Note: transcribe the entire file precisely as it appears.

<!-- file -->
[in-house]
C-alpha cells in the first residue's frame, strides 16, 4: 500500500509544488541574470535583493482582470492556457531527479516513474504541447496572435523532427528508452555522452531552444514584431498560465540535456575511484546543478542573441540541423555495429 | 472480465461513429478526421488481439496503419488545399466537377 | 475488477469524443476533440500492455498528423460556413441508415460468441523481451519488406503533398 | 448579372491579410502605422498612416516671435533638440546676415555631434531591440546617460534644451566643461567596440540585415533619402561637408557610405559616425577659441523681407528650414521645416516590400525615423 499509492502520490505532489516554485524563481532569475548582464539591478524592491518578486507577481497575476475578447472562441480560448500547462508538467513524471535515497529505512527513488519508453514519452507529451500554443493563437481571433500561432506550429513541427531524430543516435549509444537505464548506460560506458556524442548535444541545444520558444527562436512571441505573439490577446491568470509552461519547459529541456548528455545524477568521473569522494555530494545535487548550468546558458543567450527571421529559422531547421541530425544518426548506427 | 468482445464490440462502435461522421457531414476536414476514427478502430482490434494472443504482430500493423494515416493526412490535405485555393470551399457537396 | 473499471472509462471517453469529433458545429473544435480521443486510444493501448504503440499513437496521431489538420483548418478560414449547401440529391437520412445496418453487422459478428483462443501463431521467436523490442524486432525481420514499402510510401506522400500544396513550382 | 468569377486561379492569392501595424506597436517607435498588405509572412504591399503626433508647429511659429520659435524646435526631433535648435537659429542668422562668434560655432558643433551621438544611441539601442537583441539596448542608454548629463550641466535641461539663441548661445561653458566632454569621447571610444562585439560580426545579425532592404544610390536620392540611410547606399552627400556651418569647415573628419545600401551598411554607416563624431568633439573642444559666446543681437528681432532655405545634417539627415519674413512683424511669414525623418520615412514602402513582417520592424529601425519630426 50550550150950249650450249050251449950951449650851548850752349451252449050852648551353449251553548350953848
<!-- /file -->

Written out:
[in-house]
C-alpha cells in the first residue's frame, strides 16, 4: 500500500509544488541574470535583493482582470492556457531527479516513474504541447496572435523532427528508452555522452531552444514584431498560465540535456575511484546543478542573441540541423555495429 | 472480465461513429478526421488481439496503419488545399466537377 | 475488477469524443476533440500492455498528423460556413441508415460468441523481451519488406503533398 | 448579372491579410502605422498612416516671435533638440546676415555631434531591440546617460534644451566643461567596440540585415533619402561637408557610405559616425577659441523681407528650414521645416516590400525615423 499509492502520490505532489516554485524563481532569475548582464539591478524592491518578486507577481497575476475578447472562441480560448500547462508538467513524471535515497529505512527513488519508453514519452507529451500554443493563437481571433500561432506550429513541427531524430543516435549509444537505464548506460560506458556524442548535444541545444520558444527562436512571441505573439490577446491568470509552461519547459529541456548528455545524477568521473569522494555530494545535487548550468546558458543567450527571421529559422531547421541530425544518426548506427 | 468482445464490440462502435461522421457531414476536414476514427478502430482490434494472443504482430500493423494515416493526412490535405485555393470551399457537396 | 473499471472509462471517453469529433458545429473544435480521443486510444493501448504503440499513437496521431489538420483548418478560414449547401440529391437520412445496418453487422459478428483462443501463431521467436523490442524486432525481420514499402510510401506522400500544396513550382 | 468569377486561379492569392501595424506597436517607435498588405509572412504591399503626433508647429511659429520659435524646435526631433535648435537659429542668422562668434560655432558643433551621438544611441539601442537583441539596448542608454548629463550641466535641461539663441548661445561653458566632454569621447571610444562585439560580426545579425532592404544610390536620392540611410547606399552627400556651418569647415573628419545600401551598411554607416563624431568633439573642444559666446543681437528681432532655405545634417539627415519674413512683424511669414525623418520615412514602402513582417520592424529601425519630426 50550550150950249650450249050251449950951449650851548850752349451252449050852648551353449251553548350953848